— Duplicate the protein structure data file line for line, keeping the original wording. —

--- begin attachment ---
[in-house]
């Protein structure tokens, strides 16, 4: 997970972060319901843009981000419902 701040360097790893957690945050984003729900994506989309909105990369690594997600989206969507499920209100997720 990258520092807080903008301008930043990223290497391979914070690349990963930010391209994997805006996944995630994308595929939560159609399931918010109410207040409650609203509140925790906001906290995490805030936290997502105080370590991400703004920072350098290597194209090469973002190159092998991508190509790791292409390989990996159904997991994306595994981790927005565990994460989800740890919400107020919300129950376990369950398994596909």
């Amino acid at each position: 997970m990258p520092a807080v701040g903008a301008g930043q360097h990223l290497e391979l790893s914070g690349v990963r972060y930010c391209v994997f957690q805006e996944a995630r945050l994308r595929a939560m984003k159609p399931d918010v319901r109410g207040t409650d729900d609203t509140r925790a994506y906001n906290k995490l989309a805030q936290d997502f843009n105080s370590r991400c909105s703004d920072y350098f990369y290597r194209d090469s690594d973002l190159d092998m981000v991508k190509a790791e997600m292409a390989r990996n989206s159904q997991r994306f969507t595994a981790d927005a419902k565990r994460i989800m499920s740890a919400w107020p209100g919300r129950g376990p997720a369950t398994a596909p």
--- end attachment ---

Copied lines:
[in-house]
């Protein structure tokens, strides 16, 4: 997970972060319901843009981000419902 701040360097790893957690945050984003729900994506989309909105990369690594997600989206969507499920209100997720 990258520092807080903008301008930043990223290497391979914070690349990963930010391209994997805006996944995630994308595929939560159609399931918010109410207040409650609203509140925790906001906290995490805030936290997502105080370590991400703004920072350098290597194209090469973002190159092998991508190509790791292409390989990996159904997991994306595994981790927005565990994460989800740890919400107020919300129950376990369950398994596909």
């Amino acid at each position: 997970m990258p520092a807080v701040g903008a301008g930043q360097h990223l290497e391979l790893s914070g690349v990963r972060y930010c391209v994997f957690q805006e996944a995630r945050l994308r595929a939560m984003k159609p399931d918010v319901r109410g207040t409650d729900d609203t509140r925790a994506y906001n906290k995490l989309a805030q936290d997502f843009n105080s370590r991400c909105s703004d920072y350098f990369y290597r194209d090469s690594d973002l190159d092998m981000v991508k190509a790791e997600m292409a390989r990996n989206s159904q997991r994306f969507t595994a981790d927005a419902k565990r994460i989800m499920s740890a919400w107020p209100g919300r129950g376990p997720a369950t398994a596909p």